Cerny graduated from Prague's Academy of Arts, Architecture and Design, and with support from the Soros Fund, he lived in an artist's residence in New York for a year. In 1994, Chicago's Museum of Contemporary Art held an exhibition featuring Eastern European art – “Beyond Belief” – in which Cerny's first “baby mutant”, the sculpture “Baby”, was shown. Now there's a whole group of them. Three loll in Kampka Park, in front of the white facade of Museum Kampka. Ten more crawl up the Žižkov Television Tower.

Hanging Out. 1996

And in the city's old center, Sigmund Freud, hand in pocket, hangs by the other hand from a beam jutting out from the roof of the Art History Institute (“Hanging Out”, 1996).This piece, copies of which have been shown in art centers the world over, is often interpreted as Cerny's vision about the role of intellectuals in the new millennium. But it is just as possible that it is just Freud looking down upon the world and its helplessness. Ironically, since most people walk with their eyes on the cobblestones in front of them, instead of looking up at the sky, they don't even notice the sculpture that hangs above their heads.

For last year's Olympic Games in London, Cerny created the sculpture “London Booster” – a classic, double-decker bus from 1957, tricked-out as a fit athlete with huge, red arms of metal – and it even grunts and pants as it does pushups. It should be mentioned that in one of his interviews, the artist didn't forget to point out that, in addition to pushups being a universal form of training, they are also used as a form of punishment for prisoners and soldiers.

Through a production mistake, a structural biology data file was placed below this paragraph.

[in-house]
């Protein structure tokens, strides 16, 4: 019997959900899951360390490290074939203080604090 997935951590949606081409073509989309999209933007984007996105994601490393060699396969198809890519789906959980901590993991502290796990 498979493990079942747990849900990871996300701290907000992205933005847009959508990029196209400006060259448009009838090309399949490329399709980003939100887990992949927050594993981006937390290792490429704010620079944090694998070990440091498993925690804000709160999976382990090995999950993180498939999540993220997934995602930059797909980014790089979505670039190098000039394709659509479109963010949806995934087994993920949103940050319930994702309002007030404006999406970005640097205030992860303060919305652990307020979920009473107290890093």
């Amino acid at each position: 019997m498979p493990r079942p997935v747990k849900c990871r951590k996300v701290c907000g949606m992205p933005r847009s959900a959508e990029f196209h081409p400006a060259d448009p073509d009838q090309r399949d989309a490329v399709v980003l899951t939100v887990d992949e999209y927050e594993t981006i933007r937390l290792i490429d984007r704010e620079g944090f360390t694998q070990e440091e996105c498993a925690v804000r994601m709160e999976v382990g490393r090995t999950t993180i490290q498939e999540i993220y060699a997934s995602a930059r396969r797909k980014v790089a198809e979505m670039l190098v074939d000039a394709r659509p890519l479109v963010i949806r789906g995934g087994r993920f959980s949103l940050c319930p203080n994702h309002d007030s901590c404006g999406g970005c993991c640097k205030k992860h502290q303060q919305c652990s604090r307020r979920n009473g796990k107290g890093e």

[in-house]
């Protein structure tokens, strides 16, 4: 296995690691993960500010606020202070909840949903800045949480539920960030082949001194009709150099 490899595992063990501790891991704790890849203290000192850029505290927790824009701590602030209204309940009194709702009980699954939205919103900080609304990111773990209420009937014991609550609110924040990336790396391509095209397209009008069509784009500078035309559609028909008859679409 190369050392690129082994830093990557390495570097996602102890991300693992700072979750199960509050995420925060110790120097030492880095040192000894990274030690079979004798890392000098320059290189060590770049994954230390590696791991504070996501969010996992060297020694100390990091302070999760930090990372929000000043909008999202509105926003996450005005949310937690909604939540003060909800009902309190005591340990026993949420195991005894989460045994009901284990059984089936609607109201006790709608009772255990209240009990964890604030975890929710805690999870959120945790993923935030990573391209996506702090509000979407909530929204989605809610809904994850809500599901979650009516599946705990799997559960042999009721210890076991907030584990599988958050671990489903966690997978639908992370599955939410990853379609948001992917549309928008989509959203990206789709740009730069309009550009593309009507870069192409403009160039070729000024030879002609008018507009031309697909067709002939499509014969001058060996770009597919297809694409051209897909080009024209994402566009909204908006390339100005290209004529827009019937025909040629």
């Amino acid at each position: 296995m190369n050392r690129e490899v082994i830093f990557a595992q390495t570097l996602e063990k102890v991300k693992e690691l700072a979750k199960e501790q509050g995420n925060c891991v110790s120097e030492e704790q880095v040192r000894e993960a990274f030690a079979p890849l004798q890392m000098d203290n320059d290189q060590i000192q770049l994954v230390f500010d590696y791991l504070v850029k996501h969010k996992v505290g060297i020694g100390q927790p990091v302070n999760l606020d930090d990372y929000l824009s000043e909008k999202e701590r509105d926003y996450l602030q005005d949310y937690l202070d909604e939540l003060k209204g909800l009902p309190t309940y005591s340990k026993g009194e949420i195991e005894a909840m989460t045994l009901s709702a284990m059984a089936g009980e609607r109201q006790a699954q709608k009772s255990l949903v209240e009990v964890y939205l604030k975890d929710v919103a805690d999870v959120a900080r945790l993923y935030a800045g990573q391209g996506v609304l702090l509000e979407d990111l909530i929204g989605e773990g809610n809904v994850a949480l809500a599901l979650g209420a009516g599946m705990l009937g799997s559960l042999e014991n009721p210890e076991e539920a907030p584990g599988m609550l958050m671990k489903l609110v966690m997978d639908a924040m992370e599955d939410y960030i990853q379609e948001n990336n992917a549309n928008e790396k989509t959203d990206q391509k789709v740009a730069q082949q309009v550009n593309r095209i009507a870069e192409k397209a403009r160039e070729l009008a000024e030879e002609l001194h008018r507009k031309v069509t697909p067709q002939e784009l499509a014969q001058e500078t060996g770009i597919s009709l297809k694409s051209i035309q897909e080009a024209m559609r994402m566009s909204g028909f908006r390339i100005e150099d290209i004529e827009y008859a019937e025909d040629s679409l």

Meetfactory's facade and entrance

One of the most ambitious of Cerny's current projects, and which has also changed the cultural landscape of Prague, is Meetfactory. It's an alternative cultural center that contains an exhibition hall, rooms for music, theater and film projects, artist studios and residencies. And it's located in the middle of nowhere – in the city's industrial center, the Smichov neighborhood. Right next to it are train tracks and a freeway, and it can be identified by its seemingly dripping green and white facade, as well as by the red cars that are attached to it (Cerny's installations). The idea took seed as soon as he returned from New York. “If there are places like this in New York and Berlin, then why not in Prague?” The name of the center is a play on the words “meet” and “meat”, because the building in which the project began once belonged to the Prague Ham Factory. Things didn't work out on the first try, however; but Cerny didn't give up. “In 2005, the City Council had about ten buildings that were in terrible condition, completely destroyed. Not knowing what to do with them, they were offered to non-profit organizations; I requested one – the one that no one else wanted. They called me crazy. But I said that I would do it. We don't make anything off of this project. All proceeds from the events that take place here are invested back into Meetfactory. A third of our expenses are covered by a grant (the Ministry of Culture also gave us a small one), and two thirds come from us – from our supporters, from our own finances.” Currently (through 24 April), Meetfactory is exhibiting a show/dedication to political art in Russia – “Pussy Riot and Russian Tradition of Art Rebellion” – which centers on the processes in Russian art over the last 30 years. Among the participants are such notable names as Oleg Kulik, the group Gnezdo, and “The Blue Noses”. Curating the exhibition is Andrey Erofeev, who is well-known in Russia.